Posted May 28, 2015
A lawyer seeking to free two chimpanzees from a state university told a judge Wednesday that their confinement for research purposes is akin to slavery, the involuntary detention of people with mental illnesses and imprisonment, according to Midland Daily News. Daily Mail also published an article available hereand Daily News here.
Steven Wise, an attorney with the Nonhuman Rights Project, told Manhattan Supreme Court Judge Barbara Jaffe in a nearly two-hour hearing that Hercules and Leo are “autonomous and self-determining beings” who should be granted a writ of habeas corpus and be moved from Stony Brook University on Long Island to a sanctuary in Florida.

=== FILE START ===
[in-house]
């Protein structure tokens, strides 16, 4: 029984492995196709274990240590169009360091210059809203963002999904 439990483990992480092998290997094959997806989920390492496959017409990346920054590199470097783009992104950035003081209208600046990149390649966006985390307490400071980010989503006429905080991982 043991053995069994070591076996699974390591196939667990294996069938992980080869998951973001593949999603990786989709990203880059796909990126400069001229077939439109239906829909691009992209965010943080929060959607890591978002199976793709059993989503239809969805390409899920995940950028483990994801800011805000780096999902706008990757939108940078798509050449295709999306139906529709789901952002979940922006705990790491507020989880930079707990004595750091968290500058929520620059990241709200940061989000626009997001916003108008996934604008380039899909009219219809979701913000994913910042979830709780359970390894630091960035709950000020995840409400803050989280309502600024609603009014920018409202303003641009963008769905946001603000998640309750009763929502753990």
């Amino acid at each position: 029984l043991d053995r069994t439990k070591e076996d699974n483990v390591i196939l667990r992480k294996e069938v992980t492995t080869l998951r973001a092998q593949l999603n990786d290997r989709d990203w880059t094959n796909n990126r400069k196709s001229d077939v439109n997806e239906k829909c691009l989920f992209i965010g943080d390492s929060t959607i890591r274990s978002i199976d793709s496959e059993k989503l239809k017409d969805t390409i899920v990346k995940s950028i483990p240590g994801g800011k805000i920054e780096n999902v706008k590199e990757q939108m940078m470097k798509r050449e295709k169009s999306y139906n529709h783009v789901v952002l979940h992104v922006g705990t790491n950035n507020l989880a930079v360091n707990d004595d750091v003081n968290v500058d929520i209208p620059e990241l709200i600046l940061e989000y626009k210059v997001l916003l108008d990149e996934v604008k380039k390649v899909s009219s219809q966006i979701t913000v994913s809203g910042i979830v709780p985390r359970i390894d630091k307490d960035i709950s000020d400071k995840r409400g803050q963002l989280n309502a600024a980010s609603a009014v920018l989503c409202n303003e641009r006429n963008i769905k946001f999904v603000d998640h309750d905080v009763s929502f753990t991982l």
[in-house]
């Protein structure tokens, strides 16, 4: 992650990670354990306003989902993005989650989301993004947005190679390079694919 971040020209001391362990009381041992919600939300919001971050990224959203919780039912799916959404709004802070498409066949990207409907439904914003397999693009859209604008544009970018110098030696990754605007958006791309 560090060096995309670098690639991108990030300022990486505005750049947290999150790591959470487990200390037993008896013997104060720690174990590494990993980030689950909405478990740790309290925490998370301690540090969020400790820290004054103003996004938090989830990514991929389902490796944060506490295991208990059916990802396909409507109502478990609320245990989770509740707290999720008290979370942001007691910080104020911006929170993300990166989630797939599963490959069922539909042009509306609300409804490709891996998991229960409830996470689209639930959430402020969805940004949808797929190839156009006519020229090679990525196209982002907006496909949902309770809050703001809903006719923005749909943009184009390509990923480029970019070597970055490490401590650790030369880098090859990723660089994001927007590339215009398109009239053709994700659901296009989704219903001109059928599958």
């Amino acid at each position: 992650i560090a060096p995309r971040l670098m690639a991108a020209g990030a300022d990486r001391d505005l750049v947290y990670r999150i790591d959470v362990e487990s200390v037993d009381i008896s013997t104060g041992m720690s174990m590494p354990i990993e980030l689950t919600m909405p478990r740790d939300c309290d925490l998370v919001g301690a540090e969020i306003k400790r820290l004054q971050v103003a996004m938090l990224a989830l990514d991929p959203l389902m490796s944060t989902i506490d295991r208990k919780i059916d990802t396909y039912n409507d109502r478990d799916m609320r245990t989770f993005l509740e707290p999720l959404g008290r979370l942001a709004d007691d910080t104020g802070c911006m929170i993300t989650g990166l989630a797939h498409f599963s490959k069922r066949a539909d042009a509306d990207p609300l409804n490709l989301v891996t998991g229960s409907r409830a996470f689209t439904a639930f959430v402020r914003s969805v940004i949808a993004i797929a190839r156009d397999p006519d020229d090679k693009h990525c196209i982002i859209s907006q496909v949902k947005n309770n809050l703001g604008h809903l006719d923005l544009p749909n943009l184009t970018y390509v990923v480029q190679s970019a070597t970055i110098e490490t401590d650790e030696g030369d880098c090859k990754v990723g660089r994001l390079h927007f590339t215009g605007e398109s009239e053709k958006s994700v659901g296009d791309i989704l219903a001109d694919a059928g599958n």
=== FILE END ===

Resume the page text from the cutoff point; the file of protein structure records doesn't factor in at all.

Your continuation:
“They’re essentially in solitary confinement,” Wise told the judge before a crowd of about 100 people packed into the Manhattan courthouse’s ceremonial courtroom. “This is what we do to the worst human criminal.”
Christopher Coulston, an assistant state attorney general representing the university, countered that chimpanzees are a different species from human beings, according to Daily News.
“The Great Writ(of habeus corpus)should be for human beings,” he said.
He also accused Wise of “venue shopping” because they’ve lost similar bids in three other counties.
The judge reserved decision.
The 8-year-old chimps, who did not attend the hearing, are used for locomotion studies at Stony Brook, according to Daily Mail.
Coulston argued that the case was meritless on procedural grounds because the venue was improper and because granting the chimps personhood would create a slippery slope regarding the rights of other animals.
Two other cases are pending in state court.
Jaffe didn’t make a ruling but thanked both sides for an ‘extremely interesting and well argued’ proceeding.
For more information on animal welfare, please visit the National Agricultural Law Center’s website here.